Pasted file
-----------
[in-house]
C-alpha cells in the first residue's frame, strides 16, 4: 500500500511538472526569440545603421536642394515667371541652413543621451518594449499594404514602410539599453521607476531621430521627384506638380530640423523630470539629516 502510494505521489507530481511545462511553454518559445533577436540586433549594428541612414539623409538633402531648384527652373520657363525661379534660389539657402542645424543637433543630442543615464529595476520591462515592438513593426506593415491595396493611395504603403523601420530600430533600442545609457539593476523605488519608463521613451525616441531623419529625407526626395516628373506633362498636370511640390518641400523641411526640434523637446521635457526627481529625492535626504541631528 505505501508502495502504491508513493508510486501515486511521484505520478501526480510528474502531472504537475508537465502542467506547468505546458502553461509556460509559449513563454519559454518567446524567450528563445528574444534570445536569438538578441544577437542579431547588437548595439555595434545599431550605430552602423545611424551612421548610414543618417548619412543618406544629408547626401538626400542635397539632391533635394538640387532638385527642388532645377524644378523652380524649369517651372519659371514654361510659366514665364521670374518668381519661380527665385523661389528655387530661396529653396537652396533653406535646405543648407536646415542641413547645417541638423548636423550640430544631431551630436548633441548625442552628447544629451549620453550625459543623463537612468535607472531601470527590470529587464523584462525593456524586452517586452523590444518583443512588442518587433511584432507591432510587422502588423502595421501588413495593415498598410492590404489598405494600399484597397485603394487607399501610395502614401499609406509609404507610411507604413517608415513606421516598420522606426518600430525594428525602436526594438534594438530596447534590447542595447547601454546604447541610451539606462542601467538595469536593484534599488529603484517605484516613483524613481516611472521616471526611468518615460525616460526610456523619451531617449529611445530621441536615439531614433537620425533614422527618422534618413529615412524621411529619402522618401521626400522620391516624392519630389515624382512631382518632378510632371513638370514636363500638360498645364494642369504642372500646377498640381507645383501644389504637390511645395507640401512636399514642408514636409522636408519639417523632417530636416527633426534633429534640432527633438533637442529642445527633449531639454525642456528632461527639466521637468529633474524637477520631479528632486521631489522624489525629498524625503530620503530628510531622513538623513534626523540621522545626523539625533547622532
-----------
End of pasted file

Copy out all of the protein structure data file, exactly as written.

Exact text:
[in-house]
C-alpha cells in the first residue's frame, strides 16, 4: 500500500511538472526569440545603421536642394515667371541652413543621451518594449499594404514602410539599453521607476531621430521627384506638380530640423523630470539629516 502510494505521489507530481511545462511553454518559445533577436540586433549594428541612414539623409538633402531648384527652373520657363525661379534660389539657402542645424543637433543630442543615464529595476520591462515592438513593426506593415491595396493611395504603403523601420530600430533600442545609457539593476523605488519608463521613451525616441531623419529625407526626395516628373506633362498636370511640390518641400523641411526640434523637446521635457526627481529625492535626504541631528 505505501508502495502504491508513493508510486501515486511521484505520478501526480510528474502531472504537475508537465502542467506547468505546458502553461509556460509559449513563454519559454518567446524567450528563445528574444534570445536569438538578441544577437542579431547588437548595439555595434545599431550605430552602423545611424551612421548610414543618417548619412543618406544629408547626401538626400542635397539632391533635394538640387532638385527642388532645377524644378523652380524649369517651372519659371514654361510659366514665364521670374518668381519661380527665385523661389528655387530661396529653396537652396533653406535646405543648407536646415542641413547645417541638423548636423550640430544631431551630436548633441548625442552628447544629451549620453550625459543623463537612468535607472531601470527590470529587464523584462525593456524586452517586452523590444518583443512588442518587433511584432507591432510587422502588423502595421501588413495593415498598410492590404489598405494600399484597397485603394487607399501610395502614401499609406509609404507610411507604413517608415513606421516598420522606426518600430525594428525602436526594438534594438530596447534590447542595447547601454546604447541610451539606462542601467538595469536593484534599488529603484517605484516613483524613481516611472521616471526611468518615460525616460526610456523619451531617449529611445530621441536615439531614433537620425533614422527618422534618413529615412524621411529619402522618401521626400522620391516624392519630389515624382512631382518632378510632371513638370514636363500638360498645364494642369504642372500646377498640381507645383501644389504637390511645395507640401512636399514642408514636409522636408519639417523632417530636416527633426534633429534640432527633438533637442529642445527633449531639454525642456528632461527639466521637468529633474524637477520631479528632486521631489522624489525629498524625503530620503530628510531622513538623513534626523540621522545626523539625533547622532